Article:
The University of San Diego (USD) is a Catholic higher education institution. But its health plan for the 2021-2022 school year covers a number of medical procedures and drugs that are directly opposed to the moral teaching of the Catholic Church.

The university said that it is required to cover the services, including abortion, sex-change surgeries, voluntary sterilization and abortifacient birth control due to state and federal law.

A spokesperson would not explain which laws require it.

“USD’s employee and student benefit plans are required to align with state and federal regulations,” spokesperson Lissette Martinez told The College Fix via email on August 6.

“The services mentioned are typically those that are required to be covered, and individuals are encouraged to consult with their medical provider regarding the best course of treatment for any medical concern.”

“Aside from the government mandates as it relates to our insurance benefits,” Martinez said, “USD has a long-standing position as a Catholic university of not promoting such services as they are inconsistent with the university’s Catholic identity and our values.”

She did not respond to a follow-up email on August 6 that asked for clarification on what state and federal regulations mandate the coverage of those services.

While the university said that it has to cover abortion and birth control and other services, its own theology and religious studies chair is glad that students can get abortions paid for by the health insurance plan.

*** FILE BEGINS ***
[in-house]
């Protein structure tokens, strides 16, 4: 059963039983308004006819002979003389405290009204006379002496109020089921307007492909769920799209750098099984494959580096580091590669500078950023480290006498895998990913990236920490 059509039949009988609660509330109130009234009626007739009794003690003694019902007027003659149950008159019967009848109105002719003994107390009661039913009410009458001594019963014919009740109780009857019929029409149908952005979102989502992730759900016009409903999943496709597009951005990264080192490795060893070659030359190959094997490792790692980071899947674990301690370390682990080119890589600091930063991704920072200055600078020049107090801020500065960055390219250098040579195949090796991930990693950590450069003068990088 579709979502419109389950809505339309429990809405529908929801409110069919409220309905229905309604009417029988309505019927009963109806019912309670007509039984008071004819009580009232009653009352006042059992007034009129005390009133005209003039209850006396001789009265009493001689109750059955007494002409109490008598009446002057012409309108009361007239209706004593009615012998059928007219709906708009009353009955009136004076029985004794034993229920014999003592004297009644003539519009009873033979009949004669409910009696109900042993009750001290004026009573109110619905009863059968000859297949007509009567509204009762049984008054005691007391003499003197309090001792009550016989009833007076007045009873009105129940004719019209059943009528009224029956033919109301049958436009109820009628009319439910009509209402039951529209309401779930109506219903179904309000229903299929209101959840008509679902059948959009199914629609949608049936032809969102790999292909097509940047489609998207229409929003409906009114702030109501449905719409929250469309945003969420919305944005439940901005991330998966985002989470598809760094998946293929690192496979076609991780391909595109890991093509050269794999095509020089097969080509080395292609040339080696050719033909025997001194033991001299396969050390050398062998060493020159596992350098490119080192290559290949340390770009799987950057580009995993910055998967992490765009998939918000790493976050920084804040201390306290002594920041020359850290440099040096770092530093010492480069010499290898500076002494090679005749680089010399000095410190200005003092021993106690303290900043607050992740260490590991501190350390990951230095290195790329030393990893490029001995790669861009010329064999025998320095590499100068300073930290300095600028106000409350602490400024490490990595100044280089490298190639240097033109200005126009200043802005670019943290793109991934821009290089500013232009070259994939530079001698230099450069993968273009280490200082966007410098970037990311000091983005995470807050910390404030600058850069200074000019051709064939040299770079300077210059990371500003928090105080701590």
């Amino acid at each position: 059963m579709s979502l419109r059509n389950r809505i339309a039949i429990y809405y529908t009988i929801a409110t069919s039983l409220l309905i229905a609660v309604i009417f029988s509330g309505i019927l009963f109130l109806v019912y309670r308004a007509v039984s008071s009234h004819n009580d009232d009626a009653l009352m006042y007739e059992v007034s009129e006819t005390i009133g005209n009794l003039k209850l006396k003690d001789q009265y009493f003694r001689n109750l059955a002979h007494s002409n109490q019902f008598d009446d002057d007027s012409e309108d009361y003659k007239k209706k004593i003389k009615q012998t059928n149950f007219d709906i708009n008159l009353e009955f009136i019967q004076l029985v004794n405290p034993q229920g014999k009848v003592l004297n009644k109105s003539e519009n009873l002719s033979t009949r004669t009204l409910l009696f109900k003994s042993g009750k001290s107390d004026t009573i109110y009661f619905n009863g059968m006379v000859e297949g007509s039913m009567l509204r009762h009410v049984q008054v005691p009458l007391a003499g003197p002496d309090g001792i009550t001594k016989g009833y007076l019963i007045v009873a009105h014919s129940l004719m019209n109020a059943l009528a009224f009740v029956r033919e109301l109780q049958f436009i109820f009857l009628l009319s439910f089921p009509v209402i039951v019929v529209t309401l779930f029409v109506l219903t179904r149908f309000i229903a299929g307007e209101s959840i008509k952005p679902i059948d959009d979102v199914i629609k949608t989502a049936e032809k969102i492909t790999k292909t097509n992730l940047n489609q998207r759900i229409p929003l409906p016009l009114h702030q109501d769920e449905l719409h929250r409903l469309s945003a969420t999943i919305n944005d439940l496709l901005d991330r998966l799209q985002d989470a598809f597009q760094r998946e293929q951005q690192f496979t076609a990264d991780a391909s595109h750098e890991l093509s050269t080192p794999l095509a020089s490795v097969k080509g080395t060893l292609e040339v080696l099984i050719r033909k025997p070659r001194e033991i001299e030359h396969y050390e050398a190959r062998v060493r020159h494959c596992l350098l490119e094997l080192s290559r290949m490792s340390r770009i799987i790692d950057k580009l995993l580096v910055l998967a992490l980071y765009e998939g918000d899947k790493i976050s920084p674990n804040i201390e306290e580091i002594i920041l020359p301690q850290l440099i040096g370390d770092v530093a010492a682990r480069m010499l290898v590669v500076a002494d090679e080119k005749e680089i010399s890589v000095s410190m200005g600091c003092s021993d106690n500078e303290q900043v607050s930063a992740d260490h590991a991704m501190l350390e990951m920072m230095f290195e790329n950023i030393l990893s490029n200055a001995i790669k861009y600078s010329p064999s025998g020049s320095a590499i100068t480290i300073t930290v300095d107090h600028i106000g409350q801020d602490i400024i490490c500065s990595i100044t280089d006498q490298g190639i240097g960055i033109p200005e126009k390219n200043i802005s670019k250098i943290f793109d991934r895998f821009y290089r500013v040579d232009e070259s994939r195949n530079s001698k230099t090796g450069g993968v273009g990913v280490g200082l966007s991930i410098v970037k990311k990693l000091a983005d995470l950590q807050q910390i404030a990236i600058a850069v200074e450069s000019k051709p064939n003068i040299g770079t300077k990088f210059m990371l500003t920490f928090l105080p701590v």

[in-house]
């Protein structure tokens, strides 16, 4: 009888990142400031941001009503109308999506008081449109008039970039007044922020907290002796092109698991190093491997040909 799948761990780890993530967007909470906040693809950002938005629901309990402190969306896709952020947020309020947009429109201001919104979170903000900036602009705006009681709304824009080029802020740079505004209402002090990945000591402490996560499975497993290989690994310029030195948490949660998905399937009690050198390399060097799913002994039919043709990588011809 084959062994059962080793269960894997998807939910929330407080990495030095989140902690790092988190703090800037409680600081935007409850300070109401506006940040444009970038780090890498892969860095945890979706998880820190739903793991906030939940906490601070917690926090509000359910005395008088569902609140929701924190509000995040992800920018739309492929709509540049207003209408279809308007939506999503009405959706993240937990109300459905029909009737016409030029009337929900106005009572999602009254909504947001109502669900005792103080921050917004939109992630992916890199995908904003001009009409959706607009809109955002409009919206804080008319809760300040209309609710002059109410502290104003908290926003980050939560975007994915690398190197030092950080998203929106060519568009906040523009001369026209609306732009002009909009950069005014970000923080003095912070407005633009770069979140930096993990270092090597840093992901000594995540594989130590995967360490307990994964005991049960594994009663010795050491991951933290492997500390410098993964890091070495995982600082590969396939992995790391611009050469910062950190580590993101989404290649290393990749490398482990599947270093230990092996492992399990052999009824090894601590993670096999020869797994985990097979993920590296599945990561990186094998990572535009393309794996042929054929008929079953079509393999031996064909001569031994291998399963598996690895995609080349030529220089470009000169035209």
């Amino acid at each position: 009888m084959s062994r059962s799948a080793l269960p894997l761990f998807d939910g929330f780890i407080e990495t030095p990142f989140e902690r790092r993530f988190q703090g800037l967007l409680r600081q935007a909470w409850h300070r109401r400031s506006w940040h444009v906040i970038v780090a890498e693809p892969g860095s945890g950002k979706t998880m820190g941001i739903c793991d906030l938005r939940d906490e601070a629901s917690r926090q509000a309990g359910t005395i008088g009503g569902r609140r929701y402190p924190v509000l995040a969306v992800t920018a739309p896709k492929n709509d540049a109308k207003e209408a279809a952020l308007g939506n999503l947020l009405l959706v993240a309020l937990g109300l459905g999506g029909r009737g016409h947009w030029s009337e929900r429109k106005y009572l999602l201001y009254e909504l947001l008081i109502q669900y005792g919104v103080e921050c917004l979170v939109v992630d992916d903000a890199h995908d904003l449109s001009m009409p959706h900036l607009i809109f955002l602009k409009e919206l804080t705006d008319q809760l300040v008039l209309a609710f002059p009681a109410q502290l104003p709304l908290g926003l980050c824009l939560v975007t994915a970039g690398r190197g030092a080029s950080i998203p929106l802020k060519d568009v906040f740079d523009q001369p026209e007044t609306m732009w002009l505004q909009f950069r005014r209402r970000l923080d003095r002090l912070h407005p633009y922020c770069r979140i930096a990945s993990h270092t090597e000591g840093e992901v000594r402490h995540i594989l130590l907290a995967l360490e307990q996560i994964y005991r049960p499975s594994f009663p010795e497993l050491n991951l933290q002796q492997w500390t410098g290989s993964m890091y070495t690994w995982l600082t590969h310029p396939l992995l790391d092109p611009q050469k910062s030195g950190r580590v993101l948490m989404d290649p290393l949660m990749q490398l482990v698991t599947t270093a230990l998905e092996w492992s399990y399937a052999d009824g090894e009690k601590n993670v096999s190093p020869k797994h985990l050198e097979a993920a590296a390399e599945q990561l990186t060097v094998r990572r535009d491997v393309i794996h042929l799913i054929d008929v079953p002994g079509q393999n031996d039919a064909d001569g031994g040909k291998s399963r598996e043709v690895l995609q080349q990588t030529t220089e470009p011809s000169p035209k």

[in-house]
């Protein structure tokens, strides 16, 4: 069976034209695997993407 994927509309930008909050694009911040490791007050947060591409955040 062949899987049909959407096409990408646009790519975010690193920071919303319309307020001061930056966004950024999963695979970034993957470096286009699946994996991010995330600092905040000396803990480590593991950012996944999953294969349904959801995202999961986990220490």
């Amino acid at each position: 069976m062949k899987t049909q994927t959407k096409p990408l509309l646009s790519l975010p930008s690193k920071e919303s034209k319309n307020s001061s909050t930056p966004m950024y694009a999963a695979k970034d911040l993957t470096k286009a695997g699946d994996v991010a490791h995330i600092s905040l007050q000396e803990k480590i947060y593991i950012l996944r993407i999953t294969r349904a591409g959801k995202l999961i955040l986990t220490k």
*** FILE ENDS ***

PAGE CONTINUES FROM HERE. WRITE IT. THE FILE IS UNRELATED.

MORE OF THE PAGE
“If the Church’s teaching is not in itself persuasive to patients, coercive tactics that restrict people’s healthcare decisions will not help,” Professor Emily Reimer-Barry told The College Fix, when asked if the university should not cover medical services deemed a serious sin by the Catholic Church.

“More attention should be given to genuine assistance, compassion for people in difficult circumstances, and efforts to listen to their needs and experiences without judgment, blame, or shame.”

“Taking away health care from people facing traumatic medical decisions is not the way forward,” the theology professor said, after elaborating on other issues she sees as “pro-life,” including “white supremacy” and “the gender pay gap.”

Reimer-Barry – a self-identified feminist and Catholic – researches “feminist theology and spirituality, cross-cultural analysis of gender roles and marriage traditions, reproductive justice, and the intersection of public health and Catholic social teachings.”

“Dr. Reimer-Barry is currently working on a grant-funded Wabash cohort project on anti-racist pedagogies as well as a book project focusing on reproductive justice and Catholic ethics,” according to her faculty bio.

The above comes from an August 16th story by Life Site News.